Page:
Famous New Orleans muralist and multi-media artist BMike unveiled his first gallery show last night at the Newcomb Art Museum.
While you may be familiar with the artist’s work around the city on sprawling building walls, this is Brandan “BMike” Odums very first solo exhibition in a museum setting. He’s risen to fame through the years for transforming neglected, urban spaces across New Orleans in to celebratory pieces of art. After Hurricane Katrina, his empowering images showcased the people of New Orleans and their resilience when they needed it most.
His critically-acclaimed BE mural trilogy is sited throughout New Orleans and includes the former Florida Housing Project in the Lower Ninth Ward, the five-story DeGaulle Manor apartment complex in Algiers, and a 35,000 square foot warehouse in the Bywater neighborhood now known as Studio BE.
BMike and the Newcomb Art Museum celebrated the opening of
NOT Supposed 2-Be Here last night with an opening reception on the Tulane campus. The gallery features site-specific installations as well as past work. It’s a retrospective of the people and the place that made BMike the artist he is today. He asks the question of what kind of art belongs in a museum, and explores four different takes on inclusion and identity drawn across notions of art, race, place, and accessibility.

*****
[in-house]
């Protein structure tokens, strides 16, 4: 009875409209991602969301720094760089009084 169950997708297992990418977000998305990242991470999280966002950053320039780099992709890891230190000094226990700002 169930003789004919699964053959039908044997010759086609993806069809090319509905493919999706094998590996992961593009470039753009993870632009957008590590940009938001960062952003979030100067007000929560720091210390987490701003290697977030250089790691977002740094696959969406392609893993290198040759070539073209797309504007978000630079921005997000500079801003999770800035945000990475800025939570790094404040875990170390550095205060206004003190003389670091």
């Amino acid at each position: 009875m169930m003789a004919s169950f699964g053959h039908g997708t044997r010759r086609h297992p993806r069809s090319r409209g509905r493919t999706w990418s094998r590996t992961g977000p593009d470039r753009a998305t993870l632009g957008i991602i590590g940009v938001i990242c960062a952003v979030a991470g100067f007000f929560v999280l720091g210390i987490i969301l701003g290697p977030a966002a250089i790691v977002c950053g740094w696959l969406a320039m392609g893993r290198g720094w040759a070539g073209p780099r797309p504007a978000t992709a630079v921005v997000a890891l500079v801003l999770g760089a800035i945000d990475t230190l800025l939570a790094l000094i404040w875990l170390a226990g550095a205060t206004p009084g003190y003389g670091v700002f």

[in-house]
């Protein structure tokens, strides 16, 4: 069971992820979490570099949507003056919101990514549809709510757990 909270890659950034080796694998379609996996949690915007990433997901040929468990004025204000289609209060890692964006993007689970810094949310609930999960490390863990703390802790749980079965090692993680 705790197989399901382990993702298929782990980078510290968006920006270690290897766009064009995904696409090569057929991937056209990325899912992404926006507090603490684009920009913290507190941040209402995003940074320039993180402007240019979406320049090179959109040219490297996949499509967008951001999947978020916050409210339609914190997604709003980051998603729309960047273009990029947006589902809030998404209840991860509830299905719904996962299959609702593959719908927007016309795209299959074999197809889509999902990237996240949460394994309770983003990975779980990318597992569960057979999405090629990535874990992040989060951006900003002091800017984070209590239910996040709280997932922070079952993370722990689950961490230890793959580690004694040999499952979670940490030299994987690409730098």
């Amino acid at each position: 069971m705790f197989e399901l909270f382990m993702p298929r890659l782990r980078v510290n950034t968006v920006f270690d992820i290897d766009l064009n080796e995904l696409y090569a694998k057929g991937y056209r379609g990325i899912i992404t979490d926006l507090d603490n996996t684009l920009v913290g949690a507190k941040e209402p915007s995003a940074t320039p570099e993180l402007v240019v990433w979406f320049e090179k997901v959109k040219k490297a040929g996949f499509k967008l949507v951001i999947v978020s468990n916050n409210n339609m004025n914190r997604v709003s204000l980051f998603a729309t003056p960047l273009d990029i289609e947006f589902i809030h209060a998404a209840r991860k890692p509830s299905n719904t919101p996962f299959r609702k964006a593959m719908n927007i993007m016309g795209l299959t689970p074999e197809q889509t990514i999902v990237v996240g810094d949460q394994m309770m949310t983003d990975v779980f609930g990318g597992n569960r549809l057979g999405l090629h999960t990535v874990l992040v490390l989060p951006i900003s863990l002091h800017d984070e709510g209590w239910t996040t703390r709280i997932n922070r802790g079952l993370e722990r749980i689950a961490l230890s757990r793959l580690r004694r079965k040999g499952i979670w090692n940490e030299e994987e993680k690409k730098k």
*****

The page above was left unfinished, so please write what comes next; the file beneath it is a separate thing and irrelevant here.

The gallery is an immersive and colorful playground of multimedia storytelling. It’s a blend of street art, pop culture and gallery-level prestige.
Outside of New Orleans, BMike’s murals appear in New York City’s Times Square, a men’s prison in Southern California, the San Carlos Apache Reservation in Arizona, and on the streets of Atlanta, Miami, Detroit, Jersey City, and along border walls of the West Bank. The recipient of an NAACP Image Award, BMike has lectured at the Aspen Institute, TED conference, and many prestigious universities.